Pumpin Blood is not officially released until September, yet has been garnering some terrific reviews. If one looks at the 'Comments' section for the video on YouTube; it is awash with praise and open-mouthed surprise: no hyperbolic rhetoric or over-exaggeration, considering what has just been heard. Tobias "Astma" Jimson and Michel Rocwell are sharp and expert producers; deftly able to weave a waterfall of sonic sunshine and electro-pop wonder. Stina Wäppling's anthemic track is filled with thought-provoking and simple brilliance: both catchy and intelligent. It is unsurprising that such lust-filled professions should be levelled at a Swedish outfit- the likes of Likkye Li have proved what a strong music industry the country has. Historically, Sweden have produced their fair share of inspirational and varied music (from ABBA and The Cardigans; through to Swedish House Mafia); and many of the producers behind some of pop's most popular songs, are Swedes. NoNoNo are another name that can seamlessly rank alongside the all-time greats (of the nation). It may be early days; yet the steps they have made so far (check out Like the Wind to see the contrast that the band are capable of) have been enthralling and faultless: hinting at a rather prosperous and wonderful future. The unique formation of the group: two male producers and a female singer-songwriter (and employee of a psychiatric hospital for that matter) is something that sets them apart instantly; but it is the quality of the songs themselves that supersede 'novelty'- making them a serious name to watch out for in 2014. It is uncertain whether an E.P. or L.P. will be the next move (or whether a few more singles will be preferred). If they were based in the U.K. (let's hope one day they are), then they may have had a hard time rising above the huge stock of middle-of-the-road Indie bands- buried under the sheer number of acts we have in Britain. They are- for us here it seems- a foreign delicacy; an act whom can blow away the electric guitar-based 'anthems' that make up the core of our music scene. NoNoNo have the luxury of time and choice; able to dip into their impressive arsenal- and decide which weapon they will deploy next. Our Swedish trio have curiosity and mystery in their imagery (the Pumpin Blood video has a rabbit used as a bartering tool; a sweater-clad protagonist dancing on a cliff-top, and our trio spellbound in a gusting storm). The group have only been in existence for a year; yet are already challenging (musical) orthodoxies. In a current scene which (aside from some diversity and brilliant sounds) is too reliant on guitar bands (of the Indie variety) and unfocused and uninspired solo acts; we need more (a lot more) examples of NoNoNo's kind. The bass-heavy beat and electronic wizardry on Pumpin Blood is unlike anything you will hear this year. Forget Mr. Lester's Capital F.M. opinioning: the song is too good to be lumped in with the Rhianna/Jessie J/Rita Ora sub-par woefulness- it will be welcomed- open-armed- by the credible stations such as Xfm and BBC Radio 6. As much as I have heard some wonderful U.K./U.S.-based acts (as recently as yesterday); it is the European patrons whom are making the boldest and most ethereal sounds. I started this review by talking of the greatness of certain bands (and certain decades). With the likes of Queens of the Stone Age and The National showing the new talent how it should be done; it is a huge relief that my faith is being restored (if briefly) in new music's potential. The trio describe themselves as "Melancholy yet hopeful"; which goes to show that they have darker and more brooding shades (contrasted with Pumpin Blood's constant invigoration). I also mentioned that the '90s/early-'00s produced the last great swathe of music (Hell, I miss that era!)- it was the last period where the charts seemed actually relevant. The Scandinavian way of music-making seems to be more enriching and life-affirming than most- and it is a region which will produce a lot more talent to come. NoNoNo have plenty of ambition and firepower as-yet unexplored; a positivity and energy that is lacking from the U.K. Indie-centric scene: something acts and wannabes here can (and should) take note of! Anyway... it's been one hell of a ride, and quite a special and unexpected song. The band dynamic of NoNoNo works surprisingly well. With Jimson and Rocwell filling the roles of (as The Guardian ascribed) "Sure-fire hit-makers"; and the alluring Siren Wäppling up front: presenting her songs with a limitless supply of bonhomie, sagaciousness and mystique; it works perfectly. I suspect that 2013/2014 will continue its trends and promulgations: '90s/'00s U.S. legends great; new U.K. acts inconsistent; European musicians producing better intention- it is note-worthy that NoNoNo have arrived when they have. Hopefully, their undistiled blend of electro-pop/Urban-Indie can inspire a resurgence in the overcrowded and lipid scene- we need more fun and fewer narratives of the woe-is-me variety. Music's phylogeny has possibly peaked- we need to back-track to the '90s/early-'00s majesty (not literally; rather recapitulate its hallmarks). The ontogeny of the fledgling musician is subjected to critical expectation; a preconceived 'norm', and inherent blunder: lack of variation and wing-spreading; too much copy-cat music-making. I for one am tired (and exasperated) by the lack of shock and surprise in the music industry- don't we all want that sense of excitement and hopefulness? With the Stockholm trio- although they cannot achieve this single-handed- hope and restoration are possible. Fingers are crossed; sights are set, and a baited breath is held (imagining what is going to come from this three-piece):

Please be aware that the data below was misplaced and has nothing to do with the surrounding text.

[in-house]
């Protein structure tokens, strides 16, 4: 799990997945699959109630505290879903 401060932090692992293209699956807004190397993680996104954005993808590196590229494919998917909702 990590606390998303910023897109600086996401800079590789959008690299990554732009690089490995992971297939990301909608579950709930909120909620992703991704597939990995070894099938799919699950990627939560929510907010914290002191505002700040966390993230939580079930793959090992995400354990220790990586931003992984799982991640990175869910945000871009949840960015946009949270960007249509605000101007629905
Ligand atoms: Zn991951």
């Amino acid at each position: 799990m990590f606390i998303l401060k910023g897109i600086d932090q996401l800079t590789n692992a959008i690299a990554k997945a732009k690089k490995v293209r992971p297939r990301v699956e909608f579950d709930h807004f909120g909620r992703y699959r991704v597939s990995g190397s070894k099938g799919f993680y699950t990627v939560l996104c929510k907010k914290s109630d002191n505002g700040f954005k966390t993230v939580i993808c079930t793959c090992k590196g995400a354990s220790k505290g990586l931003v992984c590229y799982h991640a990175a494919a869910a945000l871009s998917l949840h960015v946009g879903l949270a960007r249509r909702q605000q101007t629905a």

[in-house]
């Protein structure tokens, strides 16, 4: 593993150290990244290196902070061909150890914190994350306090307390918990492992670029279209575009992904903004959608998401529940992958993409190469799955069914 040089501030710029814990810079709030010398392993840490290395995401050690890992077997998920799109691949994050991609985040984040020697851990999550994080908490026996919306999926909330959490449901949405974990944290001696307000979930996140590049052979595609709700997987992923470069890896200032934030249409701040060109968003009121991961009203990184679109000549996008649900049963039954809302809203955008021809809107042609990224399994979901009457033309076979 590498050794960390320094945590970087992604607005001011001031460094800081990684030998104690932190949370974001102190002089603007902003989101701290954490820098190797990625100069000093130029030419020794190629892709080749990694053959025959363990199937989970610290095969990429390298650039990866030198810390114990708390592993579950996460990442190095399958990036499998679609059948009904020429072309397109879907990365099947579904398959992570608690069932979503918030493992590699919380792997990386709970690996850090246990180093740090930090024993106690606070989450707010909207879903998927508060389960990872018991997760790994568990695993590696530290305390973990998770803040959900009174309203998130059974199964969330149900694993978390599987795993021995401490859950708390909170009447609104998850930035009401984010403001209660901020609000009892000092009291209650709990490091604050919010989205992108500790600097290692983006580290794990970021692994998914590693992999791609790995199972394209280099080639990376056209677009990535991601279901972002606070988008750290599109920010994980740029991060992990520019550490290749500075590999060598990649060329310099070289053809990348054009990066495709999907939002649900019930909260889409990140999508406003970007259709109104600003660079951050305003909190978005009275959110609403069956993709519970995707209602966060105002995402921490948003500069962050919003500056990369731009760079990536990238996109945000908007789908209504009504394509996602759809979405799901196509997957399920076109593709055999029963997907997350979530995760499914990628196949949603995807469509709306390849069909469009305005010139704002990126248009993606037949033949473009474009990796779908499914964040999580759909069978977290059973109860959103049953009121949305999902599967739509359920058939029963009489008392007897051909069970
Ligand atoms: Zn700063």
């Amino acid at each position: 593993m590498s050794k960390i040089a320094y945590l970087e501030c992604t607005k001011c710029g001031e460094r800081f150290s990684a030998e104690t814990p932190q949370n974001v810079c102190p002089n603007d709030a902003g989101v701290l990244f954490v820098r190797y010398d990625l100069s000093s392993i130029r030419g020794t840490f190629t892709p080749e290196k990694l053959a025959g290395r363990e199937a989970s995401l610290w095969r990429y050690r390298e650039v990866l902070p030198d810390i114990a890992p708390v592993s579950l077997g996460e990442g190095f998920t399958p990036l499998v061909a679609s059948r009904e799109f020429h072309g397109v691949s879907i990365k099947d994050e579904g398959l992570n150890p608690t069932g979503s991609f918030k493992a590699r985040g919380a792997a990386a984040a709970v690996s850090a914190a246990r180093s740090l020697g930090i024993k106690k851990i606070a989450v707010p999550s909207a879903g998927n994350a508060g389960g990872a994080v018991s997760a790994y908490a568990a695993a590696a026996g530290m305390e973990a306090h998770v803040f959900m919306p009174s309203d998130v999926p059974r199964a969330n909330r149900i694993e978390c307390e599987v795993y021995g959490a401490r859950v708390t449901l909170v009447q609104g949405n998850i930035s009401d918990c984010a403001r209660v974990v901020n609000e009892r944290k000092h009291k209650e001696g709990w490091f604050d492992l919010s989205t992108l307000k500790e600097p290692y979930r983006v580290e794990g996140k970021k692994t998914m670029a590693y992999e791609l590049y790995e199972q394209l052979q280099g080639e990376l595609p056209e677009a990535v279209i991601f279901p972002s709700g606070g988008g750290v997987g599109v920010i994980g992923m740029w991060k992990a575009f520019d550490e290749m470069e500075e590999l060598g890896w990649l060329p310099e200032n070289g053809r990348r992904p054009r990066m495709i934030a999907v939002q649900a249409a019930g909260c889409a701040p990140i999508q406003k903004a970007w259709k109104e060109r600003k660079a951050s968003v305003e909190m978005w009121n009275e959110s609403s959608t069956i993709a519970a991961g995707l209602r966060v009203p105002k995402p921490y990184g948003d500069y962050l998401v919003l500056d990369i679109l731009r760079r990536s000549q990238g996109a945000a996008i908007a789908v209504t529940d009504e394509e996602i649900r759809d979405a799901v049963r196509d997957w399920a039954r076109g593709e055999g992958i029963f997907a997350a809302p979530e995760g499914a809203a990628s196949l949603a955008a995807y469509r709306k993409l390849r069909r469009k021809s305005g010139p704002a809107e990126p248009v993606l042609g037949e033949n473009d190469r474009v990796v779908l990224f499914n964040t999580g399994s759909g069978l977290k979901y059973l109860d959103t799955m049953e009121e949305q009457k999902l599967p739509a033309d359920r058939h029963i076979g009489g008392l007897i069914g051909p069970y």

GET on board now... and prepare to be excited.